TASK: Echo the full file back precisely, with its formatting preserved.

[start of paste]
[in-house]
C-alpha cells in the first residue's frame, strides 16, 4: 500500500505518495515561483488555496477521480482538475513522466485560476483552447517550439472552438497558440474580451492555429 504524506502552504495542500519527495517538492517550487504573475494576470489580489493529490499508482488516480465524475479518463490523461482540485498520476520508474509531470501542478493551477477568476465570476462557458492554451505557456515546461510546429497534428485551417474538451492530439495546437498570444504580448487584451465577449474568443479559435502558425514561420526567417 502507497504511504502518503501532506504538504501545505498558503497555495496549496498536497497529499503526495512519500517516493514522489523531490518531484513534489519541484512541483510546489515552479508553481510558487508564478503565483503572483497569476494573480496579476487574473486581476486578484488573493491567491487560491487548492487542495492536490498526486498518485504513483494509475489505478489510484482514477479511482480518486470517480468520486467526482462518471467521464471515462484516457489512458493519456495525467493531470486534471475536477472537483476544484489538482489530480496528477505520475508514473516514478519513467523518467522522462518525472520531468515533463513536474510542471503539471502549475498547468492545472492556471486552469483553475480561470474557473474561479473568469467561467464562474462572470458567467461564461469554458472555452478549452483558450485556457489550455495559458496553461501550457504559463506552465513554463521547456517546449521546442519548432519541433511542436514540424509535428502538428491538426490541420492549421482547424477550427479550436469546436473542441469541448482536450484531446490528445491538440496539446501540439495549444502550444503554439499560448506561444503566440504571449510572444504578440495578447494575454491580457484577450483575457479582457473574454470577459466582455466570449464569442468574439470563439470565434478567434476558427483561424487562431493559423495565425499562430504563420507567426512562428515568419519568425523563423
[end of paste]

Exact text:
[in-house]
C-alpha cells in the first residue's frame, strides 16, 4: 500500500505518495515561483488555496477521480482538475513522466485560476483552447517550439472552438497558440474580451492555429 504524506502552504495542500519527495517538492517550487504573475494576470489580489493529490499508482488516480465524475479518463490523461482540485498520476520508474509531470501542478493551477477568476465570476462557458492554451505557456515546461510546429497534428485551417474538451492530439495546437498570444504580448487584451465577449474568443479559435502558425514561420526567417 502507497504511504502518503501532506504538504501545505498558503497555495496549496498536497497529499503526495512519500517516493514522489523531490518531484513534489519541484512541483510546489515552479508553481510558487508564478503565483503572483497569476494573480496579476487574473486581476486578484488573493491567491487560491487548492487542495492536490498526486498518485504513483494509475489505478489510484482514477479511482480518486470517480468520486467526482462518471467521464471515462484516457489512458493519456495525467493531470486534471475536477472537483476544484489538482489530480496528477505520475508514473516514478519513467523518467522522462518525472520531468515533463513536474510542471503539471502549475498547468492545472492556471486552469483553475480561470474557473474561479473568469467561467464562474462572470458567467461564461469554458472555452478549452483558450485556457489550455495559458496553461501550457504559463506552465513554463521547456517546449521546442519548432519541433511542436514540424509535428502538428491538426490541420492549421482547424477550427479550436469546436473542441469541448482536450484531446490528445491538440496539446501540439495549444502550444503554439499560448506561444503566440504571449510572444504578440495578447494575454491580457484577450483575457479582457473574454470577459466582455466570449464569442468574439470563439470565434478567434476558427483561424487562431493559423495565425499562430504563420507567426512562428515568419519568425523563423